A love letter to Delhi

  • Alessandro Tibero

    The feel and warmth of Delhi is an experience American Alessandro Tibero cherishes even seven years after leaving the city. 

  • Emily Rasmussen

    American Emily Rasmussen misses the sights and smells of the city and some of the most amazing friendships she forged in the city. 

  • Nizamuddin dargah

    An evening listening to qawwalis at the Nizamuddin Dargah is an experience which many expats call their favourites.

  • Kellie Coppenrath

    American Kellie Coppenrath says Delhi has a heartbeat of its own and few places in the world are as alive as the city.

  • Kellie Coppenrath

    After moving to Switzerland from Delhi, Kellie Coppenrath was overwhelmed by the lack of noise. That orderly silence made her feel alone.

  • Expats

    The expats love Delhi with all its chaos, zig-zagging traffic and blaring horns.

Every now and then, a new, fresh perspective on things is a welcome change. Our city, undergoing sundry changes, is still loved by us all. In an attempt to remind ourselves how, as a city, we stand strongly for unity in diversity, we bring to the fore some people from across the globe who show us how  Delhi itself is loved and remembered fondly by them, too. They come forward and profess their love for the Capital they resided in once - they love and miss Delhi, and how!

Alessandro Tibero

Age: 28; Profession: PhD student, geography dept, Berkeley University, California, USA

Hometown: Trieste, Italy

The thousand roofs of Delhi. The thousand noises, perfumes, glimmering lights of the Capital… And millions of people, walking by in busy markets, turning into that alley, getting on an auto, getting out of the subway, chatting, laughing, singing, the thousand people on the streets of Delhi, the thousands of them, the thousands of us, who make the heart of India pulse. Yes, I was part of that once. In a way, I always will be.

Yes, I saw Delhi. I saw the amazing colours of the saris weaving their way through the crowd, I saw the tears of children crying, the wrinkles of old men smiling, walking by in the beehive of the train stations.

I listened to Delhi. I listened to the traffic, to each single auto zig-zagging its way across traffic. It's always rush hour in Delhi. Delhi never stops.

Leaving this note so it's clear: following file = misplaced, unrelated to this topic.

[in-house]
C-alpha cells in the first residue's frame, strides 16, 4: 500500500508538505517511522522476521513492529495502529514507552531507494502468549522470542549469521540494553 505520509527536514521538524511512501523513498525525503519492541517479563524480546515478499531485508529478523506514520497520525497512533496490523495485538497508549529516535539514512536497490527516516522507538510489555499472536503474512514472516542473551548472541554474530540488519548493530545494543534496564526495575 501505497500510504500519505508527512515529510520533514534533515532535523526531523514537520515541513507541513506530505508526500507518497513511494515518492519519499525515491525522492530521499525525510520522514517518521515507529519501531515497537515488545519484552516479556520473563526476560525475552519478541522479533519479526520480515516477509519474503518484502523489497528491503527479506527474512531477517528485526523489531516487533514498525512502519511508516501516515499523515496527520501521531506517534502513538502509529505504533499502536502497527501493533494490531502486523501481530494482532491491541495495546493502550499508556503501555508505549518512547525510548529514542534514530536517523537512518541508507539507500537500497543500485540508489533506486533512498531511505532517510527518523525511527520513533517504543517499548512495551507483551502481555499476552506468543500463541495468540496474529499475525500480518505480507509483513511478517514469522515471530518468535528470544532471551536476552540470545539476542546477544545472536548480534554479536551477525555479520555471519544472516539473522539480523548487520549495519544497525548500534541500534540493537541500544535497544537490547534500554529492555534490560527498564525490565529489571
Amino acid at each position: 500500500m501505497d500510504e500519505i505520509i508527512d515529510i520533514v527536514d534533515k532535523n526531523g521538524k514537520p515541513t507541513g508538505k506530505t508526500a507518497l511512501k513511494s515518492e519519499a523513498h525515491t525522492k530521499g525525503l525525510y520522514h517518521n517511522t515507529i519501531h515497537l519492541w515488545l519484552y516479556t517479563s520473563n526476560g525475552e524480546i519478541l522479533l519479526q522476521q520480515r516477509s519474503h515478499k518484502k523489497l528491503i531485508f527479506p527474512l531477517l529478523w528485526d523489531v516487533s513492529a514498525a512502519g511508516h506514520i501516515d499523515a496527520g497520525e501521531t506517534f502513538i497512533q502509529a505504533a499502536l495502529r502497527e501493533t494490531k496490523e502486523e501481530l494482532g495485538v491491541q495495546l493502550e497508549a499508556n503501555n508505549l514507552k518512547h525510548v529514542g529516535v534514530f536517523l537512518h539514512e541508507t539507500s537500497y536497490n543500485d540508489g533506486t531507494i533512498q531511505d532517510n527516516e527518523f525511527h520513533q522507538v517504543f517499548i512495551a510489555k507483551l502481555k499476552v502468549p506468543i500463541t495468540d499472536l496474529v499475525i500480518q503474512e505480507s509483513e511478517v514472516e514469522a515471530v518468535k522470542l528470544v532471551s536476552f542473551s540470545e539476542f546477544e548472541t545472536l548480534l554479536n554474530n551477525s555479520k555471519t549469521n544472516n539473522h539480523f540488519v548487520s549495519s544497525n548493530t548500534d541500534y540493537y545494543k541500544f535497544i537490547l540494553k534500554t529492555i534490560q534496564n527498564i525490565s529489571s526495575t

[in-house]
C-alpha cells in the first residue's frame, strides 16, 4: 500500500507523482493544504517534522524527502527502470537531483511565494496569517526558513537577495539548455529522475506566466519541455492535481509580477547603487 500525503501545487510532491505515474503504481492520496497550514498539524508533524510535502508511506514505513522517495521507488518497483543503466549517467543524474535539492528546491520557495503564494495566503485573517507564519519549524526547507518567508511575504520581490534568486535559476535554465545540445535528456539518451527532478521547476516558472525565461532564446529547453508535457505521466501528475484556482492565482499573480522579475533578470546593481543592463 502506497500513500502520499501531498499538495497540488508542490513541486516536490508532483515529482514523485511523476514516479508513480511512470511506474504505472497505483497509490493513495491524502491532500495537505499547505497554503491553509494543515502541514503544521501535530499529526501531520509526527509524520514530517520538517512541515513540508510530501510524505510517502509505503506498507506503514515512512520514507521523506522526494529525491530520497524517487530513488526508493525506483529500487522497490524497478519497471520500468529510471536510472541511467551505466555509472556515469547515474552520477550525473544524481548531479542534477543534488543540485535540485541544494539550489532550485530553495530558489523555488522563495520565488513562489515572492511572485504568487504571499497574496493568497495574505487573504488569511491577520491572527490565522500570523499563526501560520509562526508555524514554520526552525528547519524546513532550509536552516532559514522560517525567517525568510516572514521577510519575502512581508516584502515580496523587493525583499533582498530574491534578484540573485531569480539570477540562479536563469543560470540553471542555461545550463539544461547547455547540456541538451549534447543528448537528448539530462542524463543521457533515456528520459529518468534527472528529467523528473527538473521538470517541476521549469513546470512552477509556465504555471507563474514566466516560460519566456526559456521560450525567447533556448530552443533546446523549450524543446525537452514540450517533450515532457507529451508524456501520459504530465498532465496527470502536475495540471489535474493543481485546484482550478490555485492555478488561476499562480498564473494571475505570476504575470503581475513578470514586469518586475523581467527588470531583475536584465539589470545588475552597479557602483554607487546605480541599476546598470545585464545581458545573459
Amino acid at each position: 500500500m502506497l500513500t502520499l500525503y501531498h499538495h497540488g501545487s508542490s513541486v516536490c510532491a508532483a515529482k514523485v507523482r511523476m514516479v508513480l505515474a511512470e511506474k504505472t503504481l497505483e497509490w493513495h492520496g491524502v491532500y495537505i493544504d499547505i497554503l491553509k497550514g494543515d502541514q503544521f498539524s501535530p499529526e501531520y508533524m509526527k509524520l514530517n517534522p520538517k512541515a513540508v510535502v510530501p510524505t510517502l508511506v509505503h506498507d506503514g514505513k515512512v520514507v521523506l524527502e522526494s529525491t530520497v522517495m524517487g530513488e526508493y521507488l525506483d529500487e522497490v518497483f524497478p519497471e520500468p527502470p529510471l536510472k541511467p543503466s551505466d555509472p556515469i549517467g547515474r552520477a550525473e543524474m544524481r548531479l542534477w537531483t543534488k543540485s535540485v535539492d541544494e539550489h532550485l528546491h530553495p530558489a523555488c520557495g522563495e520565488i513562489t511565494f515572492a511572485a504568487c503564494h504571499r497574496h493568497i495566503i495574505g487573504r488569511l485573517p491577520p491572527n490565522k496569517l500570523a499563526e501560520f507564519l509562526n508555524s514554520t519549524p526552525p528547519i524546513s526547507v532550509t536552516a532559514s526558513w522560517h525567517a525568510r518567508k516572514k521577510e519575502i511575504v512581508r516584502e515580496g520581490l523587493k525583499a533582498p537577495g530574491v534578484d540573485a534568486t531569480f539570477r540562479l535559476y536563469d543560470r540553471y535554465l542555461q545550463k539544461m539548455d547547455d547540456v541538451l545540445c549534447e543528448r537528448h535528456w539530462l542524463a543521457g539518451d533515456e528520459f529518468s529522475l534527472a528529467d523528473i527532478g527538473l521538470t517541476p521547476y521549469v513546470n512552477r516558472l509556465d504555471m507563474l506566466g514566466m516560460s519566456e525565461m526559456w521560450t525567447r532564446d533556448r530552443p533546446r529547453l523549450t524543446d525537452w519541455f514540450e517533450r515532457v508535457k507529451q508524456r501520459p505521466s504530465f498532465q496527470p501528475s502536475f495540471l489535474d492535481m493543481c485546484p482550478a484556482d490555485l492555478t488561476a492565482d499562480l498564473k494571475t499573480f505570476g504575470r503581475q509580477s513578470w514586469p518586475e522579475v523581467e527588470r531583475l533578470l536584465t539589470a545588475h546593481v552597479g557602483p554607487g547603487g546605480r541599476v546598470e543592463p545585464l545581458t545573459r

I touched Delhi. I touched the soft, weightless fabric on sale at the street market; I know how it feels to stick your hand in a bag full of lentils.

I tasted Delhi. I tasted the plush sweet mangoes, I tasted every single lassi, I tasted that one kiss.

And I smelled Delhi. I smelled the street food and the garbage, I smelled the sandalwood, the rain. I remember everything about the city - the people, the thousand trees, growing in every corner, everywhere, in the greenest city of Asia. I looked at every leaf, at every face. Some, I'll never forget. I can't. Most of all, I "felt" Delhi. I know how it feels to shake somebody's hand when you first meet them, but the encounter is in the eyes, it's in the smile, and it's in that movement of the head that only Indians do. I still find myself, seven years later, doing that same movement with my head - achha thik hai. It's still there. It won't go away. Thank God. It's part of the piece of Delhi that's still inside me. And it's part of the piece of me that I left there.

Kellie Coppenrath

Age: 30; Profession: external relations officer at the United Nations, Geneva, Switzerland

California, USA

I thought little of my move to Switzerland after living in Delhi for two and a half years. I was so preoccupied with hoarding everything I may ever want to wear from Sarojini, every DVD I could dream of from Palika Bazaar, and a lifetime of Christmas gifts from Dilli Haat… It wasn't until my taxi into Zurich hit traffic that a sudden a wave of anxiety came over me. It couldn't be the traffic, to which I was quite accustomed, but something was terribly wrong.